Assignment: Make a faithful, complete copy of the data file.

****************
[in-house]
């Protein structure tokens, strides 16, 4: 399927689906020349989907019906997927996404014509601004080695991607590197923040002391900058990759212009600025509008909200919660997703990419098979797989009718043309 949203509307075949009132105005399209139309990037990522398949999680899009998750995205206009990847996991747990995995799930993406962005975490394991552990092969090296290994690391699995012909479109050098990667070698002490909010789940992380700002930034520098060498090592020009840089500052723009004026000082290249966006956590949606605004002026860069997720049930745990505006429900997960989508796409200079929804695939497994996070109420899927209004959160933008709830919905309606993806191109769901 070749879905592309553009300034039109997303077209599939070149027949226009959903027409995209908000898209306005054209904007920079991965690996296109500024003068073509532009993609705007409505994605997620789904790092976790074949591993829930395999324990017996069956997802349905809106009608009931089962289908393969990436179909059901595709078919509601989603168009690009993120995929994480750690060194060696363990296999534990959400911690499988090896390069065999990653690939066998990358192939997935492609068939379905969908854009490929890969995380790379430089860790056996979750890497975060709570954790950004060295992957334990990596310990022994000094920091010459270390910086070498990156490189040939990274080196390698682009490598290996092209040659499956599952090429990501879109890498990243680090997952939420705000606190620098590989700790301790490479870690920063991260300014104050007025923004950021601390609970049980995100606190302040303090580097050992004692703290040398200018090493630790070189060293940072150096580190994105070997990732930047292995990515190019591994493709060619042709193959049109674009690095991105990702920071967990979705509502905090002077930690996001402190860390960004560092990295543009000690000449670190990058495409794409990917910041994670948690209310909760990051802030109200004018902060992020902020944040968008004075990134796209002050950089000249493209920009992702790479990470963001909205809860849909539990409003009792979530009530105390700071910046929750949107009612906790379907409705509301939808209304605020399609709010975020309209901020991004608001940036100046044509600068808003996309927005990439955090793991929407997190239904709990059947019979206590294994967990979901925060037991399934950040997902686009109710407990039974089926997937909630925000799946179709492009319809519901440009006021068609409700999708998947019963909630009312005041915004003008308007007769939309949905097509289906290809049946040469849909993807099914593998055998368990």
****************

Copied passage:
[in-house]
């Protein structure tokens, strides 16, 4: 399927689906020349989907019906997927996404014509601004080695991607590197923040002391900058990759212009600025509008909200919660997703990419098979797989009718043309 949203509307075949009132105005399209139309990037990522398949999680899009998750995205206009990847996991747990995995799930993406962005975490394991552990092969090296290994690391699995012909479109050098990667070698002490909010789940992380700002930034520098060498090592020009840089500052723009004026000082290249966006956590949606605004002026860069997720049930745990505006429900997960989508796409200079929804695939497994996070109420899927209004959160933008709830919905309606993806191109769901 070749879905592309553009300034039109997303077209599939070149027949226009959903027409995209908000898209306005054209904007920079991965690996296109500024003068073509532009993609705007409505994605997620789904790092976790074949591993829930395999324990017996069956997802349905809106009608009931089962289908393969990436179909059901595709078919509601989603168009690009993120995929994480750690060194060696363990296999534990959400911690499988090896390069065999990653690939066998990358192939997935492609068939379905969908854009490929890969995380790379430089860790056996979750890497975060709570954790950004060295992957334990990596310990022994000094920091010459270390910086070498990156490189040939990274080196390698682009490598290996092209040659499956599952090429990501879109890498990243680090997952939420705000606190620098590989700790301790490479870690920063991260300014104050007025923004950021601390609970049980995100606190302040303090580097050992004692703290040398200018090493630790070189060293940072150096580190994105070997990732930047292995990515190019591994493709060619042709193959049109674009690095991105990702920071967990979705509502905090002077930690996001402190860390960004560092990295543009000690000449670190990058495409794409990917910041994670948690209310909760990051802030109200004018902060992020902020944040968008004075990134796209002050950089000249493209920009992702790479990470963001909205809860849909539990409003009792979530009530105390700071910046929750949107009612906790379907409705509301939808209304605020399609709010975020309209901020991004608001940036100046044509600068808003996309927005990439955090793991929407997190239904709990059947019979206590294994967990979901925060037991399934950040997902686009109710407990039974089926997937909630925000799946179709492009319809519901440009006021068609409700999708998947019963909630009312005041915004003008308007007769939309949905097509289906290809049946040469849909993807099914593998055998368990």